Post-Covid Recovery and Inflation:

Last week, the UK’s post-Covid recovery and inflation remained the centre of attention. We saw the first hint that the great reopening might not go as planned. Increasing spread of the delta variant of Covid-19 has caused concern. So, there is now doubt on whether the country will fully unlock in June as planned. Additionally, much of Joe Biden’s ambitious spending plan is on the rocks in the US Congress. This means the prevailing assumption that a turbocharged recovery, fuelled by post-Covid euphoria and buckets of government spending, would boost inflation has taken a knock. It comes even as inflation stats released last week showed prices continuing to climb.

So far, it has mainly been government bond markets affected by the news. Both US treasuries and UK gilts had a good week. Grant though – a good week in government bond markets isn’t that exciting overall. Stock markets haven’t appeared too bothered, with no wild movements recorded on any major exchanges. If anything at all can be inferred from short-term market movements, the message seems to be things are still expected to get better, but with a little more insurance just in case.

Plan For A Global Corporate Tax Rate Already Faces Hurdles

G7 finance ministers have agreed on a tax deal. It’s aimed at ending the ability of multinational corporations to move profits to the most advantageous locations. It is also designed to ensure companies make a fair contribution to post-pandemic recovery. The agreement would end the practice of sending earnings offshore to a jurisdiction with a lower tax rate. It also forces companies to pay tax in the countries where they make their sales. The ministers pledged that company profits above an earnings margin of 10 per cent would be taxed. A global minimum tax of at least 15 per cent will be set on a country-by-country basis.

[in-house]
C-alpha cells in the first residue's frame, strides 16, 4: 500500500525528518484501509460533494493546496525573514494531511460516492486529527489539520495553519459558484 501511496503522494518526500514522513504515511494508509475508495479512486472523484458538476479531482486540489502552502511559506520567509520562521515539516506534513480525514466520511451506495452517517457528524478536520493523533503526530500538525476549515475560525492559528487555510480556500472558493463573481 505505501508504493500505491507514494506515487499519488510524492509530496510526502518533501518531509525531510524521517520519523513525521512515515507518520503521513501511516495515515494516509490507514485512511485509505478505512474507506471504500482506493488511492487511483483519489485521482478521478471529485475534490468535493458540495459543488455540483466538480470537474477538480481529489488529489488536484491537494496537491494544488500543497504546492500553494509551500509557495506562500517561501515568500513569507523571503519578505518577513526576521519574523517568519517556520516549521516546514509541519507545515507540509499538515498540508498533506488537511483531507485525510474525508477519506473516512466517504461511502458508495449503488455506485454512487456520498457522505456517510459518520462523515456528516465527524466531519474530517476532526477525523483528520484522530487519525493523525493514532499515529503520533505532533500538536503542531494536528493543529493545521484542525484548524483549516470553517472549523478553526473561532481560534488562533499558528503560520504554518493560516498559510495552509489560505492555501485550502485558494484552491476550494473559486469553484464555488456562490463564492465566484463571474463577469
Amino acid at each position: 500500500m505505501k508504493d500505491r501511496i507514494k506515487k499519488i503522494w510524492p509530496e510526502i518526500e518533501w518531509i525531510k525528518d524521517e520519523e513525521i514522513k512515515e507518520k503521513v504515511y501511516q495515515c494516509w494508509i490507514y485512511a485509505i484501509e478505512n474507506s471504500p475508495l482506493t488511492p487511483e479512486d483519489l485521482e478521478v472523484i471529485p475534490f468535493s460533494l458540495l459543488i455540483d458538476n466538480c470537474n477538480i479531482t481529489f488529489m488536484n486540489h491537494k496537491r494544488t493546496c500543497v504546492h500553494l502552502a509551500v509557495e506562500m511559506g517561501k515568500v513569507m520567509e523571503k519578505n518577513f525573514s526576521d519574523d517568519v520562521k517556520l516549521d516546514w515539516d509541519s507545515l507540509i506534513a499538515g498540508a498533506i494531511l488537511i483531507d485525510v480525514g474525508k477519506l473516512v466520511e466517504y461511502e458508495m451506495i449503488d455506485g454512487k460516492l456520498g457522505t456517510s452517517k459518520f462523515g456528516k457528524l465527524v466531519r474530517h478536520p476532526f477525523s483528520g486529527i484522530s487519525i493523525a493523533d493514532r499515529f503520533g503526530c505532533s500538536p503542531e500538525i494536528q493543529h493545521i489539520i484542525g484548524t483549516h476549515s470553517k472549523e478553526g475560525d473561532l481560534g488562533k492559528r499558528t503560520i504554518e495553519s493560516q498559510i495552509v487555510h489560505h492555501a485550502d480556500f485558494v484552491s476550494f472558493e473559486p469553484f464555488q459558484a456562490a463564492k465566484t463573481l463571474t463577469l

For the deal to be successful many countries will need to agree, but there has already been dissent. The UK is seeking exemptions for financial services, and Hungary and Poland are demanding the ability to exempt businesses based there. The share price for major companies, such as Amazon and Apple, have also shown a lack of movement, which shows investors think the tax deal is not a threat to businesses any time soon.

Fastly Shares Jump After Glitch Takes Website Offline

The key role that web service providers play in the smooth running of the internet was highlighted last week. It came as infrastructure provider Fastly encountered a technical ‘glitch.’ The problem took a large number of high-profile websites offline, including Amazon, Ebay and Paypal. The outage was caused by a single customer changing its account settings which cascaded the issue across Fastly’s network.

Fastly provides a content delivery network that uses a distributed group of servers. These then route traffic to websites in the most efficient way. The company has over 400,000 clients and is valued at more than $6bn. However, it is a relatively small player in its market. Its shares fell in the immediate aftermath of the problems on Tuesday. But the company fixed the issue quickly, and shares bounced back strongly to end the day up 11 per cent. Web traffic has increased dramatically during the pandemic. Fastly and rivals Akamai and Cloudflare have seen steep revenue growth over the last 12 months. Fastly’s share are down around 35 per cent this year on signs that some new business was temporary.

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